More explicitly, inequalities in the world are established and maintained by the 'meaning' that we give different bodies.

It's often extremely crude. For example, in many parts of the world, if you are born with a female body you are automatically denied control over your own life. You are the possession of your father or your brothers or your uncles until you become that of your husband and later your sons. …

The rest of this article is only available to active members of Questia

Already a member? Log in now.

Notes for this article

Add a new note
If you are trying to select text to create highlights or citations, remember that you must now click or tap on the first word, and then click or tap on the last word.
One moment ...
Default project is now your active project.
Project items
Notes
Cite this article

Cited article

Style
Citations are available only to our active members.
Buy instant access to cite pages or passages in MLA 8, MLA 7, APA and Chicago citation styles.

(Einhorn, 1992, p. 25)

(Einhorn 25)

(Einhorn 25)

1. Lois J. Einhorn, Abraham Lincoln, the Orator: Penetrating the Lincoln Legend (Westport, CT: Greenwood Press, 1992), 25, http://www.questia.com/read/27419298.

Note: primary sources have slightly different requirements for citation. Please see these guidelines for more information.

Cited article

The World Made Flesh [Social Aspects of the Human Body]
Settings

Settings

Typeface
Text size Smaller Larger Reset View mode
Search within

Search within this article

Look up

Look up a word

  • Dictionary
  • Thesaurus
Please submit a word or phrase above.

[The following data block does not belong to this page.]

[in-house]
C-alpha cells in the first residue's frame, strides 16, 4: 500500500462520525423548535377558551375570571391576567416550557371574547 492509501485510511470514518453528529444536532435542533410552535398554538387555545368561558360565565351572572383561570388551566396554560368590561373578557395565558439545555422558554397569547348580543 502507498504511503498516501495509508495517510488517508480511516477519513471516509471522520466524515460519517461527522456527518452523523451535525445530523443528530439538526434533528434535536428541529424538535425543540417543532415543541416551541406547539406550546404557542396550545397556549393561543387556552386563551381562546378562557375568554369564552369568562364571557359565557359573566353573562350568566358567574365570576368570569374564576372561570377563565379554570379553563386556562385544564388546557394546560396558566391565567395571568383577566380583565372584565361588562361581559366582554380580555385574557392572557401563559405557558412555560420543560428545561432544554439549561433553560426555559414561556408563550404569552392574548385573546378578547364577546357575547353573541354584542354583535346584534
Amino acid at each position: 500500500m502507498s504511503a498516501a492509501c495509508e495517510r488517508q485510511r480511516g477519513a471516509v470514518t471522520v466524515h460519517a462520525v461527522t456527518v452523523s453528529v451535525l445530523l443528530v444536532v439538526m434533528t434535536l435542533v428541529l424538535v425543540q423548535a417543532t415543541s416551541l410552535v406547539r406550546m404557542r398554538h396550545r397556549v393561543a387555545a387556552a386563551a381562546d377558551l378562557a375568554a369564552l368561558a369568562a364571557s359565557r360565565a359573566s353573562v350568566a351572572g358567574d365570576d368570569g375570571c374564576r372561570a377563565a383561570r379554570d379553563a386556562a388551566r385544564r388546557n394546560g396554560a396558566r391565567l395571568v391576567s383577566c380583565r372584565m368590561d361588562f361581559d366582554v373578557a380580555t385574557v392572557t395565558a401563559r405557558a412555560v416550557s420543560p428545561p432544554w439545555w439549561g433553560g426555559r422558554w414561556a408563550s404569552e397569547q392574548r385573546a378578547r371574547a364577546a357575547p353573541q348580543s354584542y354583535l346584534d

Print this page

Print this page

Why can't I print more than one page at a time?

Help
Full screen
Items saved from this article
  • Highlights & Notes
  • Citations
Some of your highlights are legacy items.

Highlights saved before July 30, 2012 will not be displayed on their respective source pages.

You can easily re-create the highlights by opening the book page or article, selecting the text, and clicking “Highlight.”

matching results for page

    Questia reader help

    How to highlight and cite specific passages

    1. Click or tap the first word you want to select.
    2. Click or tap the last word you want to select, and you’ll see everything in between get selected.
    3. You’ll then get a menu of options like creating a highlight or a citation from that passage of text.

    OK, got it!

    Cited passage

    Style
    Citations are available only to our active members.
    Buy instant access to cite pages or passages in MLA 8, MLA 7, APA and Chicago citation styles.

    "Portraying himself as an honest, ordinary person helped Lincoln identify with his audiences." (Einhorn, 1992, p. 25).

    "Portraying himself as an honest, ordinary person helped Lincoln identify with his audiences." (Einhorn 25)

    "Portraying himself as an honest, ordinary person helped Lincoln identify with his audiences." (Einhorn 25)

    "Portraying himself as an honest, ordinary person helped Lincoln identify with his audiences."1

    1. Lois J. Einhorn, Abraham Lincoln, the Orator: Penetrating the Lincoln Legend (Westport, CT: Greenwood Press, 1992), 25, http://www.questia.com/read/27419298.

    Cited passage

    Thanks for trying Questia!

    Please continue trying out our research tools, but please note, full functionality is available only to our active members.

    Your work will be lost once you leave this Web page.

    Buy instant access to save your work.

    Already a member? Log in now.

    Search by... Author
    Show... All Results Primary Sources Peer-reviewed

    Oops!

    An unknown error has occurred. Please click the button below to reload the page. If the problem persists, please try again in a little while.